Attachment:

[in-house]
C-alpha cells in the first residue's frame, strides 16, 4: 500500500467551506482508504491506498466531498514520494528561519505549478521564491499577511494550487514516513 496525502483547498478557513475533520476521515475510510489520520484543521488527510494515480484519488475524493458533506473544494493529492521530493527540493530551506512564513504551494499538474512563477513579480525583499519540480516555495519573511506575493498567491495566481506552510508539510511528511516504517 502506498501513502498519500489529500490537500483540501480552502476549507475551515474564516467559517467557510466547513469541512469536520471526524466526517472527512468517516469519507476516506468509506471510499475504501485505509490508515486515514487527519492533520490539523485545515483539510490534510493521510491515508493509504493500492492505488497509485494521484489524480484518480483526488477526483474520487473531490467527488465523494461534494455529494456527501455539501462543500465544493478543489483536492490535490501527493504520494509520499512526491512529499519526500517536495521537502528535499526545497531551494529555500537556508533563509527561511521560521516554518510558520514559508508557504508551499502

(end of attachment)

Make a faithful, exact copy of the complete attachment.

[in-house]
C-alpha cells in the first residue's frame, strides 16, 4: 500500500467551506482508504491506498466531498514520494528561519505549478521564491499577511494550487514516513 496525502483547498478557513475533520476521515475510510489520520484543521488527510494515480484519488475524493458533506473544494493529492521530493527540493530551506512564513504551494499538474512563477513579480525583499519540480516555495519573511506575493498567491495566481506552510508539510511528511516504517 502506498501513502498519500489529500490537500483540501480552502476549507475551515474564516467559517467557510466547513469541512469536520471526524466526517472527512468517516469519507476516506468509506471510499475504501485505509490508515486515514487527519492533520490539523485545515483539510490534510493521510491515508493509504493500492492505488497509485494521484489524480484518480483526488477526483474520487473531490467527488465523494461534494455529494456527501455539501462543500465544493478543489483536492490535490501527493504520494509520499512526491512529499519526500517536495521537502528535499526545497531551494529555500537556508533563509527561511521560521516554518510558520514559508508557504508551499502